Houses and the objects within them stand as tangible symbols of human memory. Some memories are created unconsciously in day-to-day living; others are consciously attached to objects that are cherished as symbols of other places, relatives and friends. Memories may seem to be lost until they are rediscovered in moment of involuntary recall, triggered by an object, a smell or taste. The purpose of this research project is to investigate the memory experiences of visitors to a house museum; what they do with those experiences and how important they are to them. Forty adult visitors to Calthorpes' House in the ACT were interviewed using the focused interview technique with a framework of questions that allowed for a conversational style and additional questions. The interviews were recorded and later transcribed. The results showed that all visitors reported experiencing memories during their visit to Calthorpes' House. Many people found those experiences enjoyable and wanted to share them with others. These findings are important because they can inform the set-up, interpretation and publicity of house museums in ways which will attract new visitors and help to engage with visitors' interests when they visit house museums.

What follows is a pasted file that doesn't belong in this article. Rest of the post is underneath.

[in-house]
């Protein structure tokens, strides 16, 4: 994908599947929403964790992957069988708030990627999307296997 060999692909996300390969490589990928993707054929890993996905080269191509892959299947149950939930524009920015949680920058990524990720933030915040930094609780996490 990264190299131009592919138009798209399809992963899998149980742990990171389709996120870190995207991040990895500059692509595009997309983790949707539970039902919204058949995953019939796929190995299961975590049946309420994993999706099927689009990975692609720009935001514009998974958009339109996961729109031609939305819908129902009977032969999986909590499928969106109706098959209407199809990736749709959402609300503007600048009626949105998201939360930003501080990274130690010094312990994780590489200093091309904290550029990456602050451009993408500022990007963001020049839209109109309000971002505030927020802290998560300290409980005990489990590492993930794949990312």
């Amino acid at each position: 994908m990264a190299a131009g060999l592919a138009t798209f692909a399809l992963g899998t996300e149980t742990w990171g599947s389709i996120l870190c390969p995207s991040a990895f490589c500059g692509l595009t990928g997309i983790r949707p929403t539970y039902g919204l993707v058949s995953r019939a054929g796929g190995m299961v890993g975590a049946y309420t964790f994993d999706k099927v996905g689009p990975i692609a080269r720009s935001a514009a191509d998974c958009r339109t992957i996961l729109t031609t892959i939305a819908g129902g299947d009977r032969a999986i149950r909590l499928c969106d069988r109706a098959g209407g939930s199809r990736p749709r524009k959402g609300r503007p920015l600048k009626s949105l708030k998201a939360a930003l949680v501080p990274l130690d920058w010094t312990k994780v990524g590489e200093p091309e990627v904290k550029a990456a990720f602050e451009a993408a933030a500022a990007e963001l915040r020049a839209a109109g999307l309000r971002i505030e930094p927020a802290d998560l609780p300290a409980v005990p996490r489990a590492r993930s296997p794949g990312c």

|Date of Award||2005|
|Supervisor||Linda YOUNG (Supervisor)|